5 ways to reduce your plastic footprint
We thought that for our first blog post it would be fitting to share our top 5 tips to help reduce your plastic footprint :)
Reducing single-use plastic in our everyday lives is a challenge since we often shop out of convenience without considering our purchases beforehand. If we simply take a step back and take some time to consider the purchases we make we can all reduce our plastic consumption. Easy right?
So why is plastic so bad for the environment I hear you say! Plastic itself takes hundreds of years to decompose, meaning each single-use coffee cup and plastic bottle will still be here long after its user.
When disposed of, our plastics end up in landfills and stay there for the remainder of their lifetime, however, some plastics make their way to our oceans. These plastics are polluting our oceans and water sources, breaking down and becoming microplastics.
So now you’ve had a brief update on the plastic situation, are you ready to kickstart your plastic-free life?
Living completely plastic-free is almost unavoidable. We have items in our everyday lives that are made from strong durable plastics that if cared for responsibly can last for the duration of their intended purpose. Our life hacks will show you how you can remove the single-use plastic from your everyday life!
1. Bring a shopping bag.
We can all make a conscious decision to reduce our plastic bag consumption. Keep that reusable bag in a convenient location, so you’re less likely to forget it.
Worst case scenario, there is too much shopping to carry and you have no reusable, most shops sell reusable options for less than £1. Pass it on to a friend or family member when you’re done!
Check out Rex London for a wide selection of reusable bags, perfect for any shopping trip.
2. Ditch the cling film.
Cling film is widely used on a daily basis, but is made up of harmful chemicals, and is inherently non-recyclable and non-renewable. Cling film also poses challenges to wildlife if it’s not disposed of properly. However, there are alternatives! Luckily, you can avoid all of the downsides of using plastic wrap. The most obvious substitute to cling film is reusable glass and metal tins, but wrap made from beeswax has all the benefits of cling film!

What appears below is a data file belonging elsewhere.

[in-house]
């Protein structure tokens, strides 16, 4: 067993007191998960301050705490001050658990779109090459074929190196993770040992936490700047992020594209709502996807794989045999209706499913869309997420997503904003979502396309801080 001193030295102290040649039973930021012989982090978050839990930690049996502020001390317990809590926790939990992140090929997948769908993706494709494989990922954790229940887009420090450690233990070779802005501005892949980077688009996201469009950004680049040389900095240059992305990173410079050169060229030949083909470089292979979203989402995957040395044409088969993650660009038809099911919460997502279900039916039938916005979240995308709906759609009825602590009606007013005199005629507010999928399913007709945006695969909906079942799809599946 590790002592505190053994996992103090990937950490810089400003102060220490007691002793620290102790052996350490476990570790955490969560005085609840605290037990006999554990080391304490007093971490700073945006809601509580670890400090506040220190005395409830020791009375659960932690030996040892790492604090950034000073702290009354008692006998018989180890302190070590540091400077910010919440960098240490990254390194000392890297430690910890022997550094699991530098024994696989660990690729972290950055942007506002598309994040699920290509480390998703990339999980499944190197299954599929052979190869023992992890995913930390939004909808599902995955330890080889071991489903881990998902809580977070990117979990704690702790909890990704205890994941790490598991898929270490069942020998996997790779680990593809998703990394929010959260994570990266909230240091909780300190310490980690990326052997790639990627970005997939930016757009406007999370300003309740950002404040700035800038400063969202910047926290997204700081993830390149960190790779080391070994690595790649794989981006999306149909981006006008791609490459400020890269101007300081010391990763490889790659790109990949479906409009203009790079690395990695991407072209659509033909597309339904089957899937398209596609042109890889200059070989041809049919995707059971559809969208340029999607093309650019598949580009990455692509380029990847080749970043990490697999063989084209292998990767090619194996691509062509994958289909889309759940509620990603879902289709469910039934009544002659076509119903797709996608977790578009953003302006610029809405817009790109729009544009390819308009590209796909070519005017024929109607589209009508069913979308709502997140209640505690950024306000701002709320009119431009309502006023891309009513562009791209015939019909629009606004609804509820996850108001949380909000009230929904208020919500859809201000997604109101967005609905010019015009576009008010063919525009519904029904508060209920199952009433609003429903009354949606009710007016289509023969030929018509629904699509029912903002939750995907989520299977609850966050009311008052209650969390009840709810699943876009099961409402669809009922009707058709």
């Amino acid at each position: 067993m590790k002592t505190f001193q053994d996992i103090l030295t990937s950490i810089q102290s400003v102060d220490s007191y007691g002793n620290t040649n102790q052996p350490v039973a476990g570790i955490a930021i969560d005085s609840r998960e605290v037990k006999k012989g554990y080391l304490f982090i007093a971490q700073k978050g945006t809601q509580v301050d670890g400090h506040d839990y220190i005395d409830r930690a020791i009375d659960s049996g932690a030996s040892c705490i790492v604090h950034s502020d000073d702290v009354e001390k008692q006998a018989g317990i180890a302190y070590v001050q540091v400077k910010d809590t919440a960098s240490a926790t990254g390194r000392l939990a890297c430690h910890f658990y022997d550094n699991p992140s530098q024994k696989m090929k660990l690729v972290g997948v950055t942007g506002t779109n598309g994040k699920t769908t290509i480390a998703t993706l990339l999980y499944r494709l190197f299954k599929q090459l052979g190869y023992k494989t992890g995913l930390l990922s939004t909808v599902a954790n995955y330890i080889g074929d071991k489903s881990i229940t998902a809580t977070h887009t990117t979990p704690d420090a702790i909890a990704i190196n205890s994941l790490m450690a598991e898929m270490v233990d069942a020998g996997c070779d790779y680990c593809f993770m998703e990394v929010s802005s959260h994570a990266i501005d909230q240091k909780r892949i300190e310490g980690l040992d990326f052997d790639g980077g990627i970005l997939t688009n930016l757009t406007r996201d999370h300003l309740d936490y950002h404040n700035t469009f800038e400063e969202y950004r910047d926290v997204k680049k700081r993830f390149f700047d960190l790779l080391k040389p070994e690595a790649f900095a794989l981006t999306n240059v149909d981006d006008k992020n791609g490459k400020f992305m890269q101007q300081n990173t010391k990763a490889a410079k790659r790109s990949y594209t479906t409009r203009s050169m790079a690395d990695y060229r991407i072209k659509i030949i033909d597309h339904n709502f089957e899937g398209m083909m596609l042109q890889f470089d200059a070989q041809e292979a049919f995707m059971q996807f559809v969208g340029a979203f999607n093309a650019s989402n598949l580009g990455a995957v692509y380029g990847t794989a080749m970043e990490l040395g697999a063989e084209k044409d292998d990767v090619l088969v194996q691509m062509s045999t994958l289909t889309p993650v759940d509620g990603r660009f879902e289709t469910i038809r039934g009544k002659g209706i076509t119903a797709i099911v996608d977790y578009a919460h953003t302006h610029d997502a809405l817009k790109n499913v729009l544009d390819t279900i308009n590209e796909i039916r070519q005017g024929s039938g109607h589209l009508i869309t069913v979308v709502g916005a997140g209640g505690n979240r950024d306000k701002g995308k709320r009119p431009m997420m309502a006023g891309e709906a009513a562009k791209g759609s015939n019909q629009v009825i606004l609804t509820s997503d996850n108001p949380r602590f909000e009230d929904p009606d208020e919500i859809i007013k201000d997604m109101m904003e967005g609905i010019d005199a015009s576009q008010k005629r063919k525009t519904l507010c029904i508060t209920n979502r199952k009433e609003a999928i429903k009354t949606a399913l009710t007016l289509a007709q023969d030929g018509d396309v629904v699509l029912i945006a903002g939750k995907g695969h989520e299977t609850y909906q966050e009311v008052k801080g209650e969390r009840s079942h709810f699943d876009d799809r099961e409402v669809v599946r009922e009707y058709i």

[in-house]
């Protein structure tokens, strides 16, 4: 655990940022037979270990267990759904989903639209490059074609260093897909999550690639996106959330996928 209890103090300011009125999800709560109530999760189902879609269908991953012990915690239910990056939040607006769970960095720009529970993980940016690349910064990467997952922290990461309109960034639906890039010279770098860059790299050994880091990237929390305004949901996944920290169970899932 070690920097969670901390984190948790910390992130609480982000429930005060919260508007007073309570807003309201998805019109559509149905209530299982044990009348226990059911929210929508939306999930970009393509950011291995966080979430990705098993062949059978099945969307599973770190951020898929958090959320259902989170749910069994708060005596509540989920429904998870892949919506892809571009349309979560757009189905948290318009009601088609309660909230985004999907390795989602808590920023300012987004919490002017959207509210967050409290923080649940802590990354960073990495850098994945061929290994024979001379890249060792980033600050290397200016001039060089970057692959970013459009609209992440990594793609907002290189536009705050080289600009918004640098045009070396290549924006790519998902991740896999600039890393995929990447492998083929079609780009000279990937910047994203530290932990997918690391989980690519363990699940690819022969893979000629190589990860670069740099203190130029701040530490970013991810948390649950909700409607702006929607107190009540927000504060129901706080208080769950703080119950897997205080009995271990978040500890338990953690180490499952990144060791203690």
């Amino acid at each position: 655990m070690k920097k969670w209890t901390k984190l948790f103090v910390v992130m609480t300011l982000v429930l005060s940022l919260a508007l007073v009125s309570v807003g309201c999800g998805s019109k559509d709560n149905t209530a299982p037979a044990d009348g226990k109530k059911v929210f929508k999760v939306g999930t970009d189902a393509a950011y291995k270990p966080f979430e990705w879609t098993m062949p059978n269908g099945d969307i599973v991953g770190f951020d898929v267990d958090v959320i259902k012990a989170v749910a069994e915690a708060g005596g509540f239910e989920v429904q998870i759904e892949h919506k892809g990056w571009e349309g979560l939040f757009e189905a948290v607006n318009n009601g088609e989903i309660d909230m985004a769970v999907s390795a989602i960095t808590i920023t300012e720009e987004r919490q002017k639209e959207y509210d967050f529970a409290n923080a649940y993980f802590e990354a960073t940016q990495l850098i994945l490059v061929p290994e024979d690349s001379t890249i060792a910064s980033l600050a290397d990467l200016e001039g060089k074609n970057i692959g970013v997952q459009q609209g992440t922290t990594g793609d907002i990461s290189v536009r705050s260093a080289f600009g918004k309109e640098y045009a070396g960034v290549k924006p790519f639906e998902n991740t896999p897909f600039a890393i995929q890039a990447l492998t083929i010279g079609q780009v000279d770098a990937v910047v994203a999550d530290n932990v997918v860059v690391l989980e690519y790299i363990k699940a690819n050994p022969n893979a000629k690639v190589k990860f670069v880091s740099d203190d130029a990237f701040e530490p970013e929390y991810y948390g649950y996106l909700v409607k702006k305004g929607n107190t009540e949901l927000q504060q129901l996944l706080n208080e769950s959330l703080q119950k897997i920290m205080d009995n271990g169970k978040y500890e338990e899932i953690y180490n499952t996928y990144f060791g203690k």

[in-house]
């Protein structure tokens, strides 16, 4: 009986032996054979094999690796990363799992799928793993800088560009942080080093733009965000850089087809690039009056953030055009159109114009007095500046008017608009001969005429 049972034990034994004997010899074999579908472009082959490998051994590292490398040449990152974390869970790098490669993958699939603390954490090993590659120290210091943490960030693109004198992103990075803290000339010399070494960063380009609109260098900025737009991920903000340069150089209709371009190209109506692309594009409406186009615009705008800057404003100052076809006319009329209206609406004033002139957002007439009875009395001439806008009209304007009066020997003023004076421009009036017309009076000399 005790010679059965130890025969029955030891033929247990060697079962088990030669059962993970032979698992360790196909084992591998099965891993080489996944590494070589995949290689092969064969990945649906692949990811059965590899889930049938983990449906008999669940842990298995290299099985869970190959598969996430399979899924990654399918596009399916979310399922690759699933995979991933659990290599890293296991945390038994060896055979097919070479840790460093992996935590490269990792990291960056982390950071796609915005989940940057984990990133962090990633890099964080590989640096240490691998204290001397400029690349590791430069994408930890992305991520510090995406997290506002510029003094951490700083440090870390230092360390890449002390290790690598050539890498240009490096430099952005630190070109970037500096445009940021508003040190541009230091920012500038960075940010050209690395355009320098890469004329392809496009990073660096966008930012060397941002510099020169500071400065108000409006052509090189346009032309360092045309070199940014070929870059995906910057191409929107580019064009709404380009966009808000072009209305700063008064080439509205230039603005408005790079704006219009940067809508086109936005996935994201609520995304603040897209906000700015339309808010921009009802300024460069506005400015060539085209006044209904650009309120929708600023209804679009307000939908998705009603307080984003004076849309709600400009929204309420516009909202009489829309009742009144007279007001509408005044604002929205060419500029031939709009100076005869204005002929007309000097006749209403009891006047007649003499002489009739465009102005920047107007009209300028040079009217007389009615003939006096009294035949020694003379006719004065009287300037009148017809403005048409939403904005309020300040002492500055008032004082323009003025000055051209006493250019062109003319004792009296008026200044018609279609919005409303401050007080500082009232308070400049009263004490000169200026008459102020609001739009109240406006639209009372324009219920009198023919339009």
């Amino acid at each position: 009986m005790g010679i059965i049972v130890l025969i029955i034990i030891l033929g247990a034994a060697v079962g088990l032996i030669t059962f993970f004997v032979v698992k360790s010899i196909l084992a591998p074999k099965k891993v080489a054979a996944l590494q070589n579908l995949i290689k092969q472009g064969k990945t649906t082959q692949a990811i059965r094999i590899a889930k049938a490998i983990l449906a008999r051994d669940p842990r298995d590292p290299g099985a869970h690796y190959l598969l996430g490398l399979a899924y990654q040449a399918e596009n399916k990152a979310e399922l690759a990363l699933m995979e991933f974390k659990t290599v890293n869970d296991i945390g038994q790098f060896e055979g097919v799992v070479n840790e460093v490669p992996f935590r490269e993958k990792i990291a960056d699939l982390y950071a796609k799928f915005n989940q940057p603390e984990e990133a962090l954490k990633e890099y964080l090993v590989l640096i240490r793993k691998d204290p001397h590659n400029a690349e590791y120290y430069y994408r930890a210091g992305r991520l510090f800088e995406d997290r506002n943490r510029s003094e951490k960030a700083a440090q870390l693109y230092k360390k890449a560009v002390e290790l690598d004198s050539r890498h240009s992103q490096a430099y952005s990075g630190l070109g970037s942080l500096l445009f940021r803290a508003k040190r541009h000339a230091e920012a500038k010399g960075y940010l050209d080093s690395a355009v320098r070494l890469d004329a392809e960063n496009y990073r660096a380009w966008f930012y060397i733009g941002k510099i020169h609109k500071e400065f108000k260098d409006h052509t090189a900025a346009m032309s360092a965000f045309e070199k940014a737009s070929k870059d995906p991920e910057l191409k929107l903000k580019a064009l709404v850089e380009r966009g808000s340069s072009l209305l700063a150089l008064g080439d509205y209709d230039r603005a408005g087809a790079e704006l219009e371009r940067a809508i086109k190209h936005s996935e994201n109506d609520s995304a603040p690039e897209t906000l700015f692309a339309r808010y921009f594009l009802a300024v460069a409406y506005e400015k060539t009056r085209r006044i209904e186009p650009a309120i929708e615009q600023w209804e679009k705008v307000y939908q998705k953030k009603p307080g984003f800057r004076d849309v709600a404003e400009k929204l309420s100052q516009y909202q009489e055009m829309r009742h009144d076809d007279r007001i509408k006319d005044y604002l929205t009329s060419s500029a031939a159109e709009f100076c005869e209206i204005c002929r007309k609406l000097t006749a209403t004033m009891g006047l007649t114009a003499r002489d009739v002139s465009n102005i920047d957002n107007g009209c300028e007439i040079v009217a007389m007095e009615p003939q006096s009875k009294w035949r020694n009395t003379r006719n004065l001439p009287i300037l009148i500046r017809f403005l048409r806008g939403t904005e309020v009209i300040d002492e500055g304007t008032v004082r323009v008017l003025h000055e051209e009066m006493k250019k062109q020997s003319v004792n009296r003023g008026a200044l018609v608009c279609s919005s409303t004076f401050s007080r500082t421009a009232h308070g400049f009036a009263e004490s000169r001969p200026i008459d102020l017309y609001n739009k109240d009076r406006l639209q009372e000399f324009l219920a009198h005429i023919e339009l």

Bee Wraps are made from an organic muslin cloth steeped in beeswax, jojoba oil, and tree resin. The warmth and pressure of the hands molds the wrap to the food or bowl, keeping it secure and airtight. When the wax cools (almost immediately) a seal is created. There are even vegan options out there, so no excuses are accepted!
We love Queen Bee Wraps! They’re handmade in Scotland and come in a range of colours and sizes to suit all needs and styles.
3. Bring a Reusable Cup.
2.5 billion (2,500,000,000!) single-use takeaway coffee cups are used every year in the UK, that’s almost 5,000 cups being discarded every minute. Most cannot be recycled because the majority of them have a thin plastic lining to keep liquids from saturating the paper part of the cup. These cups, on average, have a useful life of around ten minutes before they're disposed of.
Our mission is to help rid the world of single-use takeaway coffee cups. Uniqup is a stylish, insulated, leak-proof alternative that you won't want to put down.
4. Lose the glitter.
Glitter might look lovely but, because it’s plastic, it sticks around long after the sparkle has gone – often in the stomachs of fish and birds.
Fear not though, glitter lovers. Eco Glitter Fun has a range of colours and blends of biodegradable glitter to suit every outfit.
5. Be mindful
Last but not least, a top tip for limiting your plastic waste is to be mindful, and to think before buying something. Is there an alternative that isn’t coated in plastic? Could you have brought your own from home? Additionally, if you’re going traveling: research the destination’s ways of recycling so that you can do this correctly while you’re away!
P.S. Live near the coast? Once the world gets back to normal, why not attend a Beach Clean Event? Organised by the Marine Conservation Society, volunteers have removed over 300 tonnes of litter from our lovely British beaches.